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J Med Virol. 2000 Aug;61(4):527-32.

Detection of reverse transcriptase activity in the serum of patients with motor neurone disease.

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1
Department of Virology, Royal Free and University College Medical School, London, United Kingdom.

Abstract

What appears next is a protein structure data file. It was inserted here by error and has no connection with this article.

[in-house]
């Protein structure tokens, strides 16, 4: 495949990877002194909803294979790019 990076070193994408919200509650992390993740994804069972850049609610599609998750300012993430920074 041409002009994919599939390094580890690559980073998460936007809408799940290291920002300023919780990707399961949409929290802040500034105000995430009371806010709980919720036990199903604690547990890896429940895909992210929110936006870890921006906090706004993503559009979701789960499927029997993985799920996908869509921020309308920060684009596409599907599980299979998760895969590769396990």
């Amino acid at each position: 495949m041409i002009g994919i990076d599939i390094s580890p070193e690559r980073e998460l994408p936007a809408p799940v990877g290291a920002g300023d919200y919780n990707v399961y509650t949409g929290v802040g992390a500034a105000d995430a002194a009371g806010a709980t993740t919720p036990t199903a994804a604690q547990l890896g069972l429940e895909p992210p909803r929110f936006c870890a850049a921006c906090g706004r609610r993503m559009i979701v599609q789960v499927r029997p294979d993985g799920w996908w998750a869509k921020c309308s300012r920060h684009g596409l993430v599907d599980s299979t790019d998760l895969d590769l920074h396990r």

The recognition that both human and murine retroviruses can cause motor neurone disease-like syndromes has raised the possibility that a retrovirus may be involved in the aetiology of motor neurone disease. This possibility was explored by looking for evidence of reverse transcriptase in the serum of motor neurone disease patients. Sera from 56 patients with motor neurone disease and 58 controls were tested by the product-enhanced reverse transcriptase assay, a technique that is approximately a million fold more sensitive than conventional reverse transcriptase assays and capable of detecting very low numbers of retroviral particles. Cell-free reverse transcriptase activity was detected in the serum of 33 of the 56 motor neurone disease patients (59%) but in only 3 of the controls (P < 0.00001). The reverse transcriptase activity was detectable in the presence of a large excess of an effective inhibitor of human cellular DNA polymerases and was therefore tentatively considered to be compatible with a retroviral origin. The reverse transcriptase activity, however, was not found to be due to the presence of known human exogenous retroviruses including HIV-1, HIV-2, HTLV-I, HTLV-II, HRV-5 or human foamy virus, as assessed by PCR-based assays. Further investigations will be required to determine the source of the reverse transcriptase activity observed in these motor neurone disease patient sera.

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